Density functional theory (DFT) has been used for geometry optimizations of the isolated molecules and the hydrogen-bonded solute–solvent complexes. For this purpose, the three-parameter B3LYP density functional including the Becke’s gradient exchange corrections [20] and the Lee–Yang–Parr correlations functions [21] were used. The 6–31G(d,p) and 6–31+G(d,p) [22] were chosen as the basis sets throughout. Here, B3LYP is applied owing to its typically excellent performance in the prediction of geometries and vibrational frequencies for simple organic molecules. Also, the choice of 6–31G+(d,p) is justified by many studies on similar systems, which have shown that this atomic basis set is sufficient for geometries of both ground and excited states [23, 24, 25]. No restrictions were imposed on the geometry optimization. All calculated minima were verified by frequency calculations; no imaginary frequencies were found. Implicit solvent effects were considered using a modified version of the conductor-like polarizable continuum model (C-PCM [26]. Single point energies for the un-relaxed compound K1 or solvent(s) were carried out at the same level of functional and basis set throughout. Default parameters were used for the PCM cavity, and acetonitrile (ACN) and methanol (MeOH) were used as media. Solvation through specific solvent effects were conducted using one or two solvent molecules H-bonded to the C=O of the carboxyl group in the same plane.

The electronic excitation energies as well as the oscillation strengths of the low-lying singlets and triplets electronically excited states were calculated using time-dependent analytical gradients (TD-DFT) [27], with the B3LYP functional (TD-B3LYP) and the 6–31+G(d,p) basis set.

The donor (i) and acceptor (j) electronic interactions were acquired from the natural bond orbital (NBO) analysis, using the second order perturbation energies \( {E}_{i-j}^{(2)} \) of orbital interactions from the filled (lone pair) Lewis type NBO to another neighboring electron deficient orbital (non-Lewis type) σ* antibonding. These NBO charge analysis were performed at the B3LYP/6–31+G(d,p) level of theory [28], on the optimized structures in the gas phase and solution (C-PCM) alike. The stabilization energy, (\( {E}_{i-j}^{(2)} \)), for each NBO(i) and acceptor (j) is generally estimated by the second-order perturbation theory [29, 30, 31] according to:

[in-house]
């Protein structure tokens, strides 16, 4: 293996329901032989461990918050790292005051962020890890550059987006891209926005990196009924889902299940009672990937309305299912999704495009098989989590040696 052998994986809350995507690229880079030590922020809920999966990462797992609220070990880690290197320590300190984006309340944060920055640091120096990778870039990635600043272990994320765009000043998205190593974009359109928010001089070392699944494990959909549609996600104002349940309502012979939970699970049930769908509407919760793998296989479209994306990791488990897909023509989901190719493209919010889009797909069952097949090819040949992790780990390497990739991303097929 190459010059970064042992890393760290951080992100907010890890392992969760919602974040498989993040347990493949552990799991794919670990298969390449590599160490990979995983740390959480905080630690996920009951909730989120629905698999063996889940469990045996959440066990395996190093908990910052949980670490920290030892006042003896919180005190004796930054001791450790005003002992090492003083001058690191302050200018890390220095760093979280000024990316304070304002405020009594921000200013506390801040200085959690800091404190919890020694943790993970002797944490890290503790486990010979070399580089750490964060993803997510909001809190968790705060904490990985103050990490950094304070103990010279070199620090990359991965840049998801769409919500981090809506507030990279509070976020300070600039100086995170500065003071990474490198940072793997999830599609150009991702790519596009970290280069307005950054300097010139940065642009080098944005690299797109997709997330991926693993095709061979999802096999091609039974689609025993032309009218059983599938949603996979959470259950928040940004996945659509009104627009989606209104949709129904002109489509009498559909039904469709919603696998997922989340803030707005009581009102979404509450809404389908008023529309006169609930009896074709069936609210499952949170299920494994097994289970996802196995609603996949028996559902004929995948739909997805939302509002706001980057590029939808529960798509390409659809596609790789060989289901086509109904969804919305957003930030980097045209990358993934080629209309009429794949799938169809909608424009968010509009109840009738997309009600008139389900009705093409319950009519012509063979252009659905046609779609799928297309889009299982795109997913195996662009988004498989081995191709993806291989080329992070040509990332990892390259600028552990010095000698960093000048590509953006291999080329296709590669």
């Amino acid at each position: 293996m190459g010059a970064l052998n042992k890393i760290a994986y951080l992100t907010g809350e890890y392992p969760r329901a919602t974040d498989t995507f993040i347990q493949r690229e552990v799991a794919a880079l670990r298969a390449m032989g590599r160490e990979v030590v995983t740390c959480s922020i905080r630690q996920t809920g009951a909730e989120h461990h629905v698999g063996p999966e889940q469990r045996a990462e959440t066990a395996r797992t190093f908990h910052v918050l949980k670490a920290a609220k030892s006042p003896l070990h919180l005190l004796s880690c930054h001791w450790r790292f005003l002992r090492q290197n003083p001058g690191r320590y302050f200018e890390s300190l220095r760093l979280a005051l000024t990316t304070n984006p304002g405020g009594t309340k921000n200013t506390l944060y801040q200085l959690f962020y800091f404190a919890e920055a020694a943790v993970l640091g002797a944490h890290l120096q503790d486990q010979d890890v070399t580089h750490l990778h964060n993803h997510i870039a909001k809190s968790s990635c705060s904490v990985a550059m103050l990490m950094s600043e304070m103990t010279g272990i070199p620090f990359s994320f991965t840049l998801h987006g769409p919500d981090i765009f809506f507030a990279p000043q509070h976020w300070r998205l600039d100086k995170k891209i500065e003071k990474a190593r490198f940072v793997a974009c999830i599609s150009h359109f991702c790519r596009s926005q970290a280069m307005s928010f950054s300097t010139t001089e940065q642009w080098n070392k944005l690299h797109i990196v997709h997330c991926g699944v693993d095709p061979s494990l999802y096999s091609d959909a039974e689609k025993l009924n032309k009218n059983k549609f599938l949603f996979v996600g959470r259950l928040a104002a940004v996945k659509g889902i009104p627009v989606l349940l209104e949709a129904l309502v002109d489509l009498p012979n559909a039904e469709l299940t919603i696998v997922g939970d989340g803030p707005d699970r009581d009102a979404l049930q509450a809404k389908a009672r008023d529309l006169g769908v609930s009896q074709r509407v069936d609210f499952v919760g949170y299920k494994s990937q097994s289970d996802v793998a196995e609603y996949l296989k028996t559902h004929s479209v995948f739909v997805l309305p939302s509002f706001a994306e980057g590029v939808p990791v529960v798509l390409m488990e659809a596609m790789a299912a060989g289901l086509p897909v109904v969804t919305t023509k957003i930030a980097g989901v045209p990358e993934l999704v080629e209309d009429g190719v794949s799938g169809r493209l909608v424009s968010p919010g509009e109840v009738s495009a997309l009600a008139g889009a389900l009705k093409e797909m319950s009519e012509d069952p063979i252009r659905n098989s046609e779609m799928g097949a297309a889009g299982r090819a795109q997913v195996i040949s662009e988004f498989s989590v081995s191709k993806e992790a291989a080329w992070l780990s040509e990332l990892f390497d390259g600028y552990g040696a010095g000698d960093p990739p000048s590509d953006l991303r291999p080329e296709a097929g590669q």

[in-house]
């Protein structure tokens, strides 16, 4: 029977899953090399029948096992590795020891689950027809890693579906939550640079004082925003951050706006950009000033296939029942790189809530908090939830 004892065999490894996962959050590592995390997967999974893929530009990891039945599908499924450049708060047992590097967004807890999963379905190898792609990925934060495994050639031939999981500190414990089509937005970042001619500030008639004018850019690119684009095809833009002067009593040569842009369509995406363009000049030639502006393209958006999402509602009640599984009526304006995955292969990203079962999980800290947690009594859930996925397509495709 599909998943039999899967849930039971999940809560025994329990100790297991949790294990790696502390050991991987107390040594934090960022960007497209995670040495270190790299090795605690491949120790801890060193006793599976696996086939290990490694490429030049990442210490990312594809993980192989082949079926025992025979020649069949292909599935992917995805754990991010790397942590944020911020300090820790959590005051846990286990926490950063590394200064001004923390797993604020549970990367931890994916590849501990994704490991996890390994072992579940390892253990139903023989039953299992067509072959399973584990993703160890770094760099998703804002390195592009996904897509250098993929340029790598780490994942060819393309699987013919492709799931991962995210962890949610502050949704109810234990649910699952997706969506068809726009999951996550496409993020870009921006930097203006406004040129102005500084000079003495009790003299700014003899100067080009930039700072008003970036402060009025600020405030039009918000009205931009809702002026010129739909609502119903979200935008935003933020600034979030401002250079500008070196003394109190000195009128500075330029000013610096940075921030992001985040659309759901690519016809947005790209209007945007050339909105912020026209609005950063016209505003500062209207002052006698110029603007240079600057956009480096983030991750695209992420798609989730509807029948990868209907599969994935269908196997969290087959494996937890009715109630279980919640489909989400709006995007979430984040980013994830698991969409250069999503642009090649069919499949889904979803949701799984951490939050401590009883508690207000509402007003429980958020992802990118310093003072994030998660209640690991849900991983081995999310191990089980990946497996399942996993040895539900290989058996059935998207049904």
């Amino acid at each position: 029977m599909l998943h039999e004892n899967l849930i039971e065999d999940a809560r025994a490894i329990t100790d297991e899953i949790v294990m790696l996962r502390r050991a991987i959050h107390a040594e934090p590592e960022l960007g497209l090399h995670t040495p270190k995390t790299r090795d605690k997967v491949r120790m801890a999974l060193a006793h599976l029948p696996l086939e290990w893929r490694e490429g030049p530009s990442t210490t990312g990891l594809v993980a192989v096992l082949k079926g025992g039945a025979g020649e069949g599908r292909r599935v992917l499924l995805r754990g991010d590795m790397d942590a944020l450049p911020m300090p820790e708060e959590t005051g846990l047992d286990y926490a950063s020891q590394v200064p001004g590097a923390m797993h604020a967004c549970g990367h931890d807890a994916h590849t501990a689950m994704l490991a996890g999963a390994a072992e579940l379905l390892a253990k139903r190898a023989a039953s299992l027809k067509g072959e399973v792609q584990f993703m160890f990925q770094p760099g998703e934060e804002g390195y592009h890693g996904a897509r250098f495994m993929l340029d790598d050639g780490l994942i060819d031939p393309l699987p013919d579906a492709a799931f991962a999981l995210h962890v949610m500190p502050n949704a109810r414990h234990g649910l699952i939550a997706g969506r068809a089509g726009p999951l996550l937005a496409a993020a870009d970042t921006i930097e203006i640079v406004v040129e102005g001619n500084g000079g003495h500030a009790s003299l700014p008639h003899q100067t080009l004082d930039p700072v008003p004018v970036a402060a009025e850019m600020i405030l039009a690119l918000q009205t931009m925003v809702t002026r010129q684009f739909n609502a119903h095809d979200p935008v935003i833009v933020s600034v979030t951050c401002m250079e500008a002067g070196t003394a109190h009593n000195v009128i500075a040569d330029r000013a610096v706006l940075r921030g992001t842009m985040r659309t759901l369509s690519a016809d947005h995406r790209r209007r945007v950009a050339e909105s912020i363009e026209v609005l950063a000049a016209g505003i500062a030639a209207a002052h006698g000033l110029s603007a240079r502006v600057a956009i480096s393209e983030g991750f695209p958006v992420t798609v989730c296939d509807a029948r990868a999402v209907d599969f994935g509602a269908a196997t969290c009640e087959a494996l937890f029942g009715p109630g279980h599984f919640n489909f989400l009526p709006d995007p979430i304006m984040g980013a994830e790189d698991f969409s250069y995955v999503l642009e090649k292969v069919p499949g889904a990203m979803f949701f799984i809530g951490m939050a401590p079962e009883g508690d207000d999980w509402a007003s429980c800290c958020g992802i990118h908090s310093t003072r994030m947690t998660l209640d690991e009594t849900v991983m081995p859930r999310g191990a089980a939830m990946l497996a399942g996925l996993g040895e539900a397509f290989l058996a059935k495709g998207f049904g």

$$ {E}_{i=j}^{(2)}=\varDelta {E}_{ij}={q}_i\frac{F{\left(i,j\right)}^2}{\varepsilon_i-{\varepsilon}_i} $$
where qi is the donor orbital occupancy, i and j are diagonal elements (orbital energies), and F(i,j)2 is the off-diagonal NBO Fock-matrix element. The NBO-6 program [32], implemented in the Gaussian 16 package [33], was used for this purpose. All computations, were performed by imposing no symmetry restrictions (Ci point group). All calculations were performed with the latest version of Gaussian 16 program [33], and molecular orbitals visualization were carried out by Gauss View V6.0 [34].